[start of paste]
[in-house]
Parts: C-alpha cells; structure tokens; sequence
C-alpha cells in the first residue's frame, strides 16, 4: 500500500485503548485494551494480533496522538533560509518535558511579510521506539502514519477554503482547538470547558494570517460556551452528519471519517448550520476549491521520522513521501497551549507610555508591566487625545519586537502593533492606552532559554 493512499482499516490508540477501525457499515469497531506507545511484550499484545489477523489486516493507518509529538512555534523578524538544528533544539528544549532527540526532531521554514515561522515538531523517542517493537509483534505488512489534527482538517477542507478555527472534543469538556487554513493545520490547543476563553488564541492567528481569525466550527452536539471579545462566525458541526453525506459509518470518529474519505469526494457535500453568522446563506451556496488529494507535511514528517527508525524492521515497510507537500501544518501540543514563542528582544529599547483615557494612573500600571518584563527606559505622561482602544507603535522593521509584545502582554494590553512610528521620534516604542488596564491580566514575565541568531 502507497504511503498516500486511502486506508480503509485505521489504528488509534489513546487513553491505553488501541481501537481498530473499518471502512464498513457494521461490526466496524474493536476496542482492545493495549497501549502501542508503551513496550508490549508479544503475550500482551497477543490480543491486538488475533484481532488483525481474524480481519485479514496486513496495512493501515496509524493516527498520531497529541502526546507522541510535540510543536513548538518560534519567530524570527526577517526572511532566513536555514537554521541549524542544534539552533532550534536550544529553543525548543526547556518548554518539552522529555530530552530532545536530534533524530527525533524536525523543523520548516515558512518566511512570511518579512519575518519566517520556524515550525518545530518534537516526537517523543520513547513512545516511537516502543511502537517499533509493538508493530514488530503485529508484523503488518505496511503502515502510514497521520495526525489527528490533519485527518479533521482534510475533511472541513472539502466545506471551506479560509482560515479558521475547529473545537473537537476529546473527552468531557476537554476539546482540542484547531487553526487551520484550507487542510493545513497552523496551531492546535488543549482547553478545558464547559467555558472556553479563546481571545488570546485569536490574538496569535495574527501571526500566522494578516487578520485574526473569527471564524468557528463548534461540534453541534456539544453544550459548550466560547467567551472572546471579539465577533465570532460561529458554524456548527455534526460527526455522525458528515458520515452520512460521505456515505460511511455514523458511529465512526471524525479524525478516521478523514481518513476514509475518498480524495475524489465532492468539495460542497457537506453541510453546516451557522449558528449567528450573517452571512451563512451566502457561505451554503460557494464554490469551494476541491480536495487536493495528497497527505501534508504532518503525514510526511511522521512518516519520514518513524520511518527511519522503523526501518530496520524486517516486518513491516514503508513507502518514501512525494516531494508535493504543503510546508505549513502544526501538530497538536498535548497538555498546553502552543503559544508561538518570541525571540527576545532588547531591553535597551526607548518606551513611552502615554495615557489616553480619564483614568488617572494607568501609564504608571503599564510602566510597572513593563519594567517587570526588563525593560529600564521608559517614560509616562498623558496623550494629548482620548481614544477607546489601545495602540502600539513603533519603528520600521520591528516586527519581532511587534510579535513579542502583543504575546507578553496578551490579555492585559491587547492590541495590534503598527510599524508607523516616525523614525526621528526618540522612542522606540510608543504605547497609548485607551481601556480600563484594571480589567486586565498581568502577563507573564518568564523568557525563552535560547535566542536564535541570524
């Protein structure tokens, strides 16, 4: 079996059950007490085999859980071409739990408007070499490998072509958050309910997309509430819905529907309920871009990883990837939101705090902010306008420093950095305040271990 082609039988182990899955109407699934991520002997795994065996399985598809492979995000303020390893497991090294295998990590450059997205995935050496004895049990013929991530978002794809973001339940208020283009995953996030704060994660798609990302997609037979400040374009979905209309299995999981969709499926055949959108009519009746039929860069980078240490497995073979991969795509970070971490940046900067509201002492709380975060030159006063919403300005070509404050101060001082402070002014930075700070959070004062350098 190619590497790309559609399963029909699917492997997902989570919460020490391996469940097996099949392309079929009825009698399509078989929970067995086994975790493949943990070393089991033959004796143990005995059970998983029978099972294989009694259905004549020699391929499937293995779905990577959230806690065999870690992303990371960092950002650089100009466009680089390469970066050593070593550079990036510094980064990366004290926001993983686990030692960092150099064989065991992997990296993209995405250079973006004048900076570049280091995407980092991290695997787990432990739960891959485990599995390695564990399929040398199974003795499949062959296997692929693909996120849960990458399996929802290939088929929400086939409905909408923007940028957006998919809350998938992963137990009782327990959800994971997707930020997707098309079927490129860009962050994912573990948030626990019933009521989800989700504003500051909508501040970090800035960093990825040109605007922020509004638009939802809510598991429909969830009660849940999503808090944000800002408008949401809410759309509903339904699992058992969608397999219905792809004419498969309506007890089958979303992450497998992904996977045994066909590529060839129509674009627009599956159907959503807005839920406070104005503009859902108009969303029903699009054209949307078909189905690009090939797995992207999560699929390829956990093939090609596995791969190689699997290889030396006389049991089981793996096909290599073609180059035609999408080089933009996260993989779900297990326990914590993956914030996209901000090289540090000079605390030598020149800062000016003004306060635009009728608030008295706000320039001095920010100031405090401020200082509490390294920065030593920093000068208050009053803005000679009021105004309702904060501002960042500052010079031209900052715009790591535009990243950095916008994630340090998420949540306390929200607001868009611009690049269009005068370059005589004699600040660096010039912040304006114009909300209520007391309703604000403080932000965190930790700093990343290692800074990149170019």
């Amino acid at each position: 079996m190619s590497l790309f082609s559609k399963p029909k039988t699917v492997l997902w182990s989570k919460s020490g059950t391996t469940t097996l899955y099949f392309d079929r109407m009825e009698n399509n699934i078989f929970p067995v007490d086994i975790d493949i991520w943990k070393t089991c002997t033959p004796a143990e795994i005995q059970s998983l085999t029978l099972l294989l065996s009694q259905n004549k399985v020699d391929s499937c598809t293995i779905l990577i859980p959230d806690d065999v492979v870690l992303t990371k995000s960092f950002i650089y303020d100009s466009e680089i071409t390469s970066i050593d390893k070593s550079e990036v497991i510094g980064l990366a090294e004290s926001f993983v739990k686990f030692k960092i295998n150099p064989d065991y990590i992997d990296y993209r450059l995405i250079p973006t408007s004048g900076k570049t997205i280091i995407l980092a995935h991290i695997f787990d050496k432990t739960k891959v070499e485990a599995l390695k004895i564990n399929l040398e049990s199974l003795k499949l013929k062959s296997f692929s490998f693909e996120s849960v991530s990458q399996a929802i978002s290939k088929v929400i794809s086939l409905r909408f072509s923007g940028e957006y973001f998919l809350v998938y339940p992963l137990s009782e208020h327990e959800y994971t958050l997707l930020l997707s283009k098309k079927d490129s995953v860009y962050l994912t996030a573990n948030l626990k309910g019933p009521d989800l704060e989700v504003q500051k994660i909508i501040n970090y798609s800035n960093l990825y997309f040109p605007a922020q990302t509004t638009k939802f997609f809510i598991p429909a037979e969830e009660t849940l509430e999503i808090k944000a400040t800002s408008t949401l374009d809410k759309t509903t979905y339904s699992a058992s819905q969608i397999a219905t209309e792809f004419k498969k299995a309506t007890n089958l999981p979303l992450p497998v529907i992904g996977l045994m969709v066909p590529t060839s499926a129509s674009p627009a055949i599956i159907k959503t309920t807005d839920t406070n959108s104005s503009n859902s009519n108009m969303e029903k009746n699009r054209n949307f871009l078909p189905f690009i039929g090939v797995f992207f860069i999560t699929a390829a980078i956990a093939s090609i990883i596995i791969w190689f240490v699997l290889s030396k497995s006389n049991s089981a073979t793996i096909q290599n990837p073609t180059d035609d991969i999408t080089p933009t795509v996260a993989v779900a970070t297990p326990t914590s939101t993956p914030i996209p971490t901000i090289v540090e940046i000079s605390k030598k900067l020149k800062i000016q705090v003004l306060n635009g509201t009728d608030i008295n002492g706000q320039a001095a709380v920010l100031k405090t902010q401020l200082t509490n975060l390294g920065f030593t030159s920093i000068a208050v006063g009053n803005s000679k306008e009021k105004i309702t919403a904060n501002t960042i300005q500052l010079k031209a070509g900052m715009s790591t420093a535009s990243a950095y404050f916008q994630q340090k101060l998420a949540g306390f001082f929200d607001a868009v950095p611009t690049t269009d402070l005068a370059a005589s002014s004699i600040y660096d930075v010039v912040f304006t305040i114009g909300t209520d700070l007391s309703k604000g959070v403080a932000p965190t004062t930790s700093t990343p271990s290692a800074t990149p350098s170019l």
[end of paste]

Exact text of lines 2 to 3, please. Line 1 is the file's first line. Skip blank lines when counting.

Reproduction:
Parts: C-alpha cells; structure tokens; sequence
C-alpha cells in the first residue's frame, strides 16, 4: 500500500485503548485494551494480533496522538533560509518535558511579510521506539502514519477554503482547538470547558494570517460556551452528519471519517448550520476549491521520522513521501497551549507610555508591566487625545519586537502593533492606552532559554 493512499482499516490508540477501525457499515469497531506507545511484550499484545489477523489486516493507518509529538512555534523578524538544528533544539528544549532527540526532531521554514515561522515538531523517542517493537509483534505488512489534527482538517477542507478555527472534543469538556487554513493545520490547543476563553488564541492567528481569525466550527452536539471579545462566525458541526453525506459509518470518529474519505469526494457535500453568522446563506451556496488529494507535511514528517527508525524492521515497510507537500501544518501540543514563542528582544529599547483615557494612573500600571518584563527606559505622561482602544507603535522593521509584545502582554494590553512610528521620534516604542488596564491580566514575565541568531 502507497504511503498516500486511502486506508480503509485505521489504528488509534489513546487513553491505553488501541481501537481498530473499518471502512464498513457494521461490526466496524474493536476496542482492545493495549497501549502501542508503551513496550508490549508479544503475550500482551497477543490480543491486538488475533484481532488483525481474524480481519485479514496486513496495512493501515496509524493516527498520531497529541502526546507522541510535540510543536513548538518560534519567530524570527526577517526572511532566513536555514537554521541549524542544534539552533532550534536550544529553543525548543526547556518548554518539552522529555530530552530532545536530534533524530527525533524536525523543523520548516515558512518566511512570511518579512519575518519566517520556524515550525518545530518534537516526537517523543520513547513512545516511537516502543511502537517499533509493538508493530514488530503485529508484523503488518505496511503502515502510514497521520495526525489527528490533519485527518479533521482534510475533511472541513472539502466545506471551506479560509482560515479558521475547529473545537473537537476529546473527552468531557476537554476539546482540542484547531487553526487551520484550507487542510493545513497552523496551531492546535488543549482547553478545558464547559467555558472556553479563546481571545488570546485569536490574538496569535495574527501571526500566522494578516487578520485574526473569527471564524468557528463548534461540534453541534456539544453544550459548550466560547467567551472572546471579539465577533465570532460561529458554524456548527455534526460527526455522525458528515458520515452520512460521505456515505460511511455514523458511529465512526471524525479524525478516521478523514481518513476514509475518498480524495475524489465532492468539495460542497457537506453541510453546516451557522449558528449567528450573517452571512451563512451566502457561505451554503460557494464554490469551494476541491480536495487536493495528497497527505501534508504532518503525514510526511511522521512518516519520514518513524520511518527511519522503523526501518530496520524486517516486518513491516514503508513507502518514501512525494516531494508535493504543503510546508505549513502544526501538530497538536498535548497538555498546553502552543503559544508561538518570541525571540527576545532588547531591553535597551526607548518606551513611552502615554495615557489616553480619564483614568488617572494607568501609564504608571503599564510602566510597572513593563519594567517587570526588563525593560529600564521608559517614560509616562498623558496623550494629548482620548481614544477607546489601545495602540502600539513603533519603528520600521520591528516586527519581532511587534510579535513579542502583543504575546507578553496578551490579555492585559491587547492590541495590534503598527510599524508607523516616525523614525526621528526618540522612542522606540510608543504605547497609548485607551481601556480600563484594571480589567486586565498581568502577563507573564518568564523568557525563552535560547535566542536564535541570524